Citigroup took a wrong turn somewhere on the road to the ecommerce promised land. Now the question is whether the global financial giant can find its way out of the Internet wilderness.

But where to lay blame for mighty Citi's travails? The New York powerhouse, the United States's only genuine global financial institution, has inexplicably floundered online, falling behind arch-rivals such as Wells Fargo & Co., Bank of America Corp. and First Union Corp.

Whatever the answer, it's too late for Ed Horowitz, the embattled executive vice president of e-Citi who this month finally announced his resignation, which had been rumored for months.

Brought aboard in 1997 by then Citigroup co-Chief Executive John Reed, Horowitz fell victim to e-Citi's mounting losses and sinking reputation on Wall Street, internal politics, and high-profile bombs like Citi f/i, Citibank's desultory--and since aborted--attempt at an Internet-only bank.

Although big banks routinely pour millions into loss-leading Internet R&D projects, Citibank is further away than most in realizing a return on investment. E-Citi lost $179 million last year, up from $143 million in 1998 and $94 million in 1997. Equally alarming, Citi has barely any more Web banking customers today--who range in number from 600,000 to 750,000, depending on industry estimates--than it did several years ago. And apart from a few new Internet offerings such as Myhomeequity.com and Bizzed.com, a b-to-b Web portal, e-Citi has failed to hatch any unqualified e-winners.

Perhaps the final straw was the swift rise and fall of Citi f/i. After three years of rollout delays and blown production deadlines, the e-banking Web site kicked off last June--and was panned. Industry response ranged from puzzlement over why Citigroup would launch what amounted to a pilot site to analysts openly calling e-Citi's value into question. Meanwhile, consumers yawned or, worse, were simply unaware of Citi f/i's existence.

Today, Citigroup finds itself shuffling ahead into the e-banking era with only its hoary, if functional, Direct Access service, which dates back to 1984. Only a tiny fraction of its customer base uses the Web to conduct transactions.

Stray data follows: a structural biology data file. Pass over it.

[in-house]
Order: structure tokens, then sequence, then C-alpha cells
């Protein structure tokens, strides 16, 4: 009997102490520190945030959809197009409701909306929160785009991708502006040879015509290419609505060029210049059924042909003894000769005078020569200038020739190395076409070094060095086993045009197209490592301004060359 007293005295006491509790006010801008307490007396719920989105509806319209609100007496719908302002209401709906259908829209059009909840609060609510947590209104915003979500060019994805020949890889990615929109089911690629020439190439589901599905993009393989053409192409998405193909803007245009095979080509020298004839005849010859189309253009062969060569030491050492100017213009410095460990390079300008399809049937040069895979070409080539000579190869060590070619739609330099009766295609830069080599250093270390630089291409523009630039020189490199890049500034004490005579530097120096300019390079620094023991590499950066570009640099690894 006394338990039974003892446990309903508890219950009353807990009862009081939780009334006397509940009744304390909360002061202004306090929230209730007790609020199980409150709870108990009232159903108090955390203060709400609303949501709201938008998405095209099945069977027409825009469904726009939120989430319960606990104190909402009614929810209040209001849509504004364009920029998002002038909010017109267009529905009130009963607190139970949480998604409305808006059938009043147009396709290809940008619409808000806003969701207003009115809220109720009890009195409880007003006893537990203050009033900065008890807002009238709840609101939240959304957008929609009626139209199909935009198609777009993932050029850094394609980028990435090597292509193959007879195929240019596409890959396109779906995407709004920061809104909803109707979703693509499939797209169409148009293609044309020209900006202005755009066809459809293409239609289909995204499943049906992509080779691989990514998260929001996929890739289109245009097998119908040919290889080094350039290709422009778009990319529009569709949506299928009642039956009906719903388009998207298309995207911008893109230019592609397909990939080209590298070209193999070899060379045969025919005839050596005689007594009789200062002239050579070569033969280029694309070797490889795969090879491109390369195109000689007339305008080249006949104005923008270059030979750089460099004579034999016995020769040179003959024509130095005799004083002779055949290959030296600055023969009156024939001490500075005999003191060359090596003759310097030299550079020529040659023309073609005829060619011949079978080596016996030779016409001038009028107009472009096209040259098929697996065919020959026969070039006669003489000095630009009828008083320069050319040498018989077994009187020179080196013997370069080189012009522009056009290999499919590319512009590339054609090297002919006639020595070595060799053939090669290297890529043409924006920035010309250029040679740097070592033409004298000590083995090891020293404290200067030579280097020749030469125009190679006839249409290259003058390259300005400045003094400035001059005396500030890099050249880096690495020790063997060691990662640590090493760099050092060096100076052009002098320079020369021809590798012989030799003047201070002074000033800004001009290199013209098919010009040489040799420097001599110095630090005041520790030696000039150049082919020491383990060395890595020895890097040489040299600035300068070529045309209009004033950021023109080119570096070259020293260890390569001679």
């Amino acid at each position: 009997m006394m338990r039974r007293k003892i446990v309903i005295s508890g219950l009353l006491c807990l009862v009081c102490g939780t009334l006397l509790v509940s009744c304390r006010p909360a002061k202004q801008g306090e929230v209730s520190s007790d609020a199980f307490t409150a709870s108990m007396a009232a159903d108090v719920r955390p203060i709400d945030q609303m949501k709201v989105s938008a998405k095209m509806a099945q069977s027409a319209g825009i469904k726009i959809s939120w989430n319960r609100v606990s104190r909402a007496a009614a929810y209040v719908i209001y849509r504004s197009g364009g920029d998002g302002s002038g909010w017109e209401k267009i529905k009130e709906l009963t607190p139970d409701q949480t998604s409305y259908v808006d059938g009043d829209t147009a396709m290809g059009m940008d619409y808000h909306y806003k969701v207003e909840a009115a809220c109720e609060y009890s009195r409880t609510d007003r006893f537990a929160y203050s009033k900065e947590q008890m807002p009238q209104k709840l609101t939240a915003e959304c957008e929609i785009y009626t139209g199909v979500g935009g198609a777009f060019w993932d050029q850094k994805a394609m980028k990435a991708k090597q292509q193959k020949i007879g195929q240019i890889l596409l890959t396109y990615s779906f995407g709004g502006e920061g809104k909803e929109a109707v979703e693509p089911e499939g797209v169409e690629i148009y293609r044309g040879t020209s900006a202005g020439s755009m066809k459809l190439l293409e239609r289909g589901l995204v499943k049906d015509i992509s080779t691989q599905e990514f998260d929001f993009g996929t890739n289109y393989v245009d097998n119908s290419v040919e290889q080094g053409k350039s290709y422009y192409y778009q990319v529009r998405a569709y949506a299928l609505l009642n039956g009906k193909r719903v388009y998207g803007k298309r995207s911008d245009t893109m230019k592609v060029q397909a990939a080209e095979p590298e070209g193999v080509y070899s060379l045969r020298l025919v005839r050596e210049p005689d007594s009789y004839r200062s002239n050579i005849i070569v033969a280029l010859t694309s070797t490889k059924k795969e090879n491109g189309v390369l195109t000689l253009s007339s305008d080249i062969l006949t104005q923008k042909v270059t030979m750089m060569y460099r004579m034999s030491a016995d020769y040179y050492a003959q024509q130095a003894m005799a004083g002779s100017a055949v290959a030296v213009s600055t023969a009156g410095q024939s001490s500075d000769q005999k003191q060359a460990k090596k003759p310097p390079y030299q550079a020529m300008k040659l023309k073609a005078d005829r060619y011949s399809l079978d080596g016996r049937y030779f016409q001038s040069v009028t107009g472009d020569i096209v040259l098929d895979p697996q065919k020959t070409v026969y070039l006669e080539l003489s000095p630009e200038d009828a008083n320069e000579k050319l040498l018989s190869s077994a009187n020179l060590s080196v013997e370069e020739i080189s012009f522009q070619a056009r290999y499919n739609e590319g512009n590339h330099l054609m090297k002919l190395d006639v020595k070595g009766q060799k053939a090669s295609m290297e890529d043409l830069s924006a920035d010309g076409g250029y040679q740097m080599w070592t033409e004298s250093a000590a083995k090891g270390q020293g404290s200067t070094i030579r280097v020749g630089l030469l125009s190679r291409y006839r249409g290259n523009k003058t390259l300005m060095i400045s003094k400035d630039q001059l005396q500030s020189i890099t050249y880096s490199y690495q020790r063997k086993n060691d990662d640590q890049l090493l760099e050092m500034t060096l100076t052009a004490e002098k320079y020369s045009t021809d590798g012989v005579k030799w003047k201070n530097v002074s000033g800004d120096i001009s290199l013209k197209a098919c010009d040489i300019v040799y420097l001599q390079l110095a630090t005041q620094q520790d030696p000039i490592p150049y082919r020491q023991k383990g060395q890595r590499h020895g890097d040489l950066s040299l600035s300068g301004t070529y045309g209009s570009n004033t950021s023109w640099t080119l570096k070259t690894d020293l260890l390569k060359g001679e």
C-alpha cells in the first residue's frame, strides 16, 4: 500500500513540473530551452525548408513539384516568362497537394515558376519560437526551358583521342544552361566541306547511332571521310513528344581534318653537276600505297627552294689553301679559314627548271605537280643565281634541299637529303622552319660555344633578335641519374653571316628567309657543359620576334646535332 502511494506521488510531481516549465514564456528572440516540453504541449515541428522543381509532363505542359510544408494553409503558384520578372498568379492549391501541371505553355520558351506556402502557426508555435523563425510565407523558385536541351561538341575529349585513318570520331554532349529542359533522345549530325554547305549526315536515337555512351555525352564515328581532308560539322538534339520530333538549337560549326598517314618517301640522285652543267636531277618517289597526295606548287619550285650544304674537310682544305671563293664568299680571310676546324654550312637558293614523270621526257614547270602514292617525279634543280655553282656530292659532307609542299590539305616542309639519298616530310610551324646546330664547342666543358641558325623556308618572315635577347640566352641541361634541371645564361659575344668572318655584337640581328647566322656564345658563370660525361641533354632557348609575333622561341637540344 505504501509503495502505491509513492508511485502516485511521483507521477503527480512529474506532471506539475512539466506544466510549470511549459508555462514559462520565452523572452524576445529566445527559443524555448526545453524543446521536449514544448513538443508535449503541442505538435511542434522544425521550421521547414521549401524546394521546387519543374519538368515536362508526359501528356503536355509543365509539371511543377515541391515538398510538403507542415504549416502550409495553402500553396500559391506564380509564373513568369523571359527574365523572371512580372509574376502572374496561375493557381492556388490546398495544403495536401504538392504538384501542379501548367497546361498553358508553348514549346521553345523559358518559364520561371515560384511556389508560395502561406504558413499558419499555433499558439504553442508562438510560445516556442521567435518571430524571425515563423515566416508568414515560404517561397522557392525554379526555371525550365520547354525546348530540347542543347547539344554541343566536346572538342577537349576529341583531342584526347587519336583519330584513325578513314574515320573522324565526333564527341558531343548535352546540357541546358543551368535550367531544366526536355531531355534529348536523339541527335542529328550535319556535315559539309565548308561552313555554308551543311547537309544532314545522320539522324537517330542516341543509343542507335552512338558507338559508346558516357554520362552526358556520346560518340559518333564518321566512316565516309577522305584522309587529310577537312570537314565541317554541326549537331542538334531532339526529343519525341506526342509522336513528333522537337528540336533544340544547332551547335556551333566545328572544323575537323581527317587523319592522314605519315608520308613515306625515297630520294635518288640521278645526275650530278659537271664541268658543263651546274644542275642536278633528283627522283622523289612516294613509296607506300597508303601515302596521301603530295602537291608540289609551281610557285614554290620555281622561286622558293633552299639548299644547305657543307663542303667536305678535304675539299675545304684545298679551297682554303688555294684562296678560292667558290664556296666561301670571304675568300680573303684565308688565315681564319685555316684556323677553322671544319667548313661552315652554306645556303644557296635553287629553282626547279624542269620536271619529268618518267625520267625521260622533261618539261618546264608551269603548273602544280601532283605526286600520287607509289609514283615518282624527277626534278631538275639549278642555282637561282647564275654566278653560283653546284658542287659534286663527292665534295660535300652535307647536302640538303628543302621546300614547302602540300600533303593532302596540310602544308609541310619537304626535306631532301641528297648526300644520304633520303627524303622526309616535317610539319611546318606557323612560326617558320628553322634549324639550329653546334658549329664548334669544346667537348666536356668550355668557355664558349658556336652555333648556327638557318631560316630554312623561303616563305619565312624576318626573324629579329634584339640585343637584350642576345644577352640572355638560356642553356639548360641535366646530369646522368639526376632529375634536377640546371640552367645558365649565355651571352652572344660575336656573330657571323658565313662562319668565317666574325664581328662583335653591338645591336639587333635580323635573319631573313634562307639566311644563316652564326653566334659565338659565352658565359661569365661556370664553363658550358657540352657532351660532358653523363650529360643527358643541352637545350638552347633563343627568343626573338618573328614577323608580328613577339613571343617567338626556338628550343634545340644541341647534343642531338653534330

By contrast, rivals such as Wells and BofA have capitalized on their large retail branch infrastructure to make huge strides in online financial services, with each claiming more than 1 million e-banking customers.

For Horowitz, the writing was on the wall in March, when Citi Chief Executive Officer Sanford Weill assigned Citigroup Vice Chairman Deryck Maughan to head a new Internet operating group that oversees Citi's Internet activities. In typical fashion, Weill continued to pledge support for Horowitz even as he was sharpening his axe for the coup de grace. By the time Reed officially called it quits in April, Horowitz's ouster was essentially a done deal.

Two main factors contributed to Horowitz's downfall and e-Citi's problems.

First, it's been well documented that Weill, known for his street-smart management style, never meshed with his cool, clubby co-CEO. As Reed's ally, then, Horowitz was tainted meat.

Second, since hooking up with Travelers Group, Citigroup's leadership had been divided over how to integrate e-Citi into the corporate whole. Reed's idea when he set up e-Citi in 1997 was to make it a crucible for Internet policy and direction and an incubator for electronic products. He also favored letting it operate as an independent entity, modeling it after the small, nimble Internet companies that were then leading the ecommerce charge.

And in the afterglow of the merger, it seemed like a perfect match. With Weill's savvy and Reed's status as a high-tech visionary, the pundits said, Citi would colonize the Internet with the same vigor it had demonstrated in building an international financial empire.

It didn't happen. From the beginning of his strained "co-habitation" with Reed, Weill opposed e-Citi's autonomy as a standalone business unit. Weill wanted to emulate Travelers by giving product line chiefs at Citigroup direct say about the development and distribution of Web-based products and services. Ever the gamesman, he also wanted to consolidate his power within the newly merged Goliath. That meant winning the loyalty of Citi's operating unit personnel, many of whom were against changing their way of doing business to accommodate an Internet unit that contributed little to the bottom line.

Since then, e-Citi has tottered along as a hostage to political conflict. Perhaps, too, e-Citi has suffered under the weight of unrealistic short-term expectations. Unlike Wells, for example, the acknowledged e-banking leader, Citibank lacks an extensive branch network to use as a platform for steering customers to the Web.

But if short-term hopes for Citi's Internet plans were too high, then the long-range expectations may well be too low. Turmoil at e-Citi aside, Citigroup remains perhaps the world's brawniest financial institution, with vast economic resources, tech expertise, market clout and political influence. A recent pact with America Online also suggests that Citi finally realizes the importance of strong allies on the ecommerce front. Finally, Weill has had his way with e-Citi, augmenting it with separate Internet consumer and business units.

In the end, the promised land for Citigroup may well be around the corner.

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